The Bye Bye Man
The Bye Bye Man is the kind of film that is so boring and bereft of anything of possible interest that it becomes infuriating.
In the late 19th century, American corporations backed by U.S. Marines overthrew the legitimate monarchy of Hawaii. One of the conspirators was Sanford B. Dole, of pineapple fame. Princess Kaiulani, niece of King David Kalakaua, was in England at the time, getting a thorough Victorian education. After Kalakaua's death, Queen Liliuokalani became his successor to the throne and resisted the outsiders. Then Kaiulani returned and took up the doomed struggle.
Princess Kaiulani is much remembered in Hawaii, much forgotten on the mainland, and the subject of this interesting but creaky biopic. She (played here by Q'orianka Kilcher) was the child of a Hawaiian mother who died when she was young and a Scottish father, Archibald Cleghorn (Jimmy Yuill). It was he who feared his daughter's life was in danger from the Americans, returned her to Britain and to the household of his friend Theo Davies (Julian Glover). In the U.K., she attended a rigorous boarding school, where there was some rudeness but the children of foreign royalty were not unknown. And she fell in love with the Davies' son, Clive (Shaun Evans).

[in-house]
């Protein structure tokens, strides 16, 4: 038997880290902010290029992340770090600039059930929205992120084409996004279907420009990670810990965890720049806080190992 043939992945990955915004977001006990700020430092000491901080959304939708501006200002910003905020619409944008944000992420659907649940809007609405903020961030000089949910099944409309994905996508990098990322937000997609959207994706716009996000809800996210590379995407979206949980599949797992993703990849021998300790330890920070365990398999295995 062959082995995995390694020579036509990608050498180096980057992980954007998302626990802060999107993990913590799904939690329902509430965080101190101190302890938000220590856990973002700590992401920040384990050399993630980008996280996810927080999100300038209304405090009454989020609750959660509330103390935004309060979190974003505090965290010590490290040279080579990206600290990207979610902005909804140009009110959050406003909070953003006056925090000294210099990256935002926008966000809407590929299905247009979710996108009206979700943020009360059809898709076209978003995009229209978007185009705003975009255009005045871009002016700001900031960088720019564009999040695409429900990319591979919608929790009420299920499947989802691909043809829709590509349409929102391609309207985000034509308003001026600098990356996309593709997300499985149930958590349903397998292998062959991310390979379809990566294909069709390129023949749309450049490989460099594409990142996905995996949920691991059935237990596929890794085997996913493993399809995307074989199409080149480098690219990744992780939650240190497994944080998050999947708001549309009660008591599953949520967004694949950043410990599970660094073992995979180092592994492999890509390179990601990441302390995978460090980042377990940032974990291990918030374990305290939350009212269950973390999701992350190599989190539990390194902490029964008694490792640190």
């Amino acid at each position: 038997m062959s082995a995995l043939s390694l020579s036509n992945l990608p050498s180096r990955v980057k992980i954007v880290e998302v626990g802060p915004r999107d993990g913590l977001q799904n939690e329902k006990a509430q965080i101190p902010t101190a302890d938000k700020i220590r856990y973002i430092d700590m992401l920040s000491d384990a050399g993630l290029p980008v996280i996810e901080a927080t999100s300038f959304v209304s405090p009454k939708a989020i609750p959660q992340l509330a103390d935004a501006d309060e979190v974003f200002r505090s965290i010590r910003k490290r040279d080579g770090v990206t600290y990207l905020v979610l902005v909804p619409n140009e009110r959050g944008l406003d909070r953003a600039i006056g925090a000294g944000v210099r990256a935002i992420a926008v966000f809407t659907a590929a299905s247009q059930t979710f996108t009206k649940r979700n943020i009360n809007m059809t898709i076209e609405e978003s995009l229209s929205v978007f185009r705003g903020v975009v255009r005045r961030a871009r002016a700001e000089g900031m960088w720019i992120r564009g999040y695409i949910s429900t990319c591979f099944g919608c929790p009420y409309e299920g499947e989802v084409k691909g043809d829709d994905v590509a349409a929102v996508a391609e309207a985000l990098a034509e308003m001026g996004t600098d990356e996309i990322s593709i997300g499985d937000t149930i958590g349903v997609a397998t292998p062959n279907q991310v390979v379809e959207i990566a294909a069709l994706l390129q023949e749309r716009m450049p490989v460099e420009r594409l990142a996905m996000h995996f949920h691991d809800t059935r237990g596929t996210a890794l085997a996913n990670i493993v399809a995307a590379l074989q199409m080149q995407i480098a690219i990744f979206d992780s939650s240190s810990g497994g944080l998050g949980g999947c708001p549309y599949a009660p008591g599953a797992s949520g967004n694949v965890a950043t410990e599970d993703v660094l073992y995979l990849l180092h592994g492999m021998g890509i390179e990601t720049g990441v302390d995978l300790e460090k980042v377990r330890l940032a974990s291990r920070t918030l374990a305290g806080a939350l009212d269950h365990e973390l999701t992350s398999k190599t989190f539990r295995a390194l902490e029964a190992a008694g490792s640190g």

News of the uprising was withheld from her, but when she learned, she blamed the Davies family for concealing telegrams, hurried home and moved into the Iolani Palace. (The film opens with her throwing a switch to illuminate the place and bring electricity to Honolulu; the palace had electric lighting before the White House.)
The real Iolani Palace, usually closed to the public but handsomely maintained, was made available to the filmmakers, and is one of a wealth of Hawaiian locations that make the film effortlessly authentic. Indeed, in production values, the film is flawless. But it plays too sedately, moves too slowly and contemplates the occupation of a sovereign kingdom with a curious impassivity.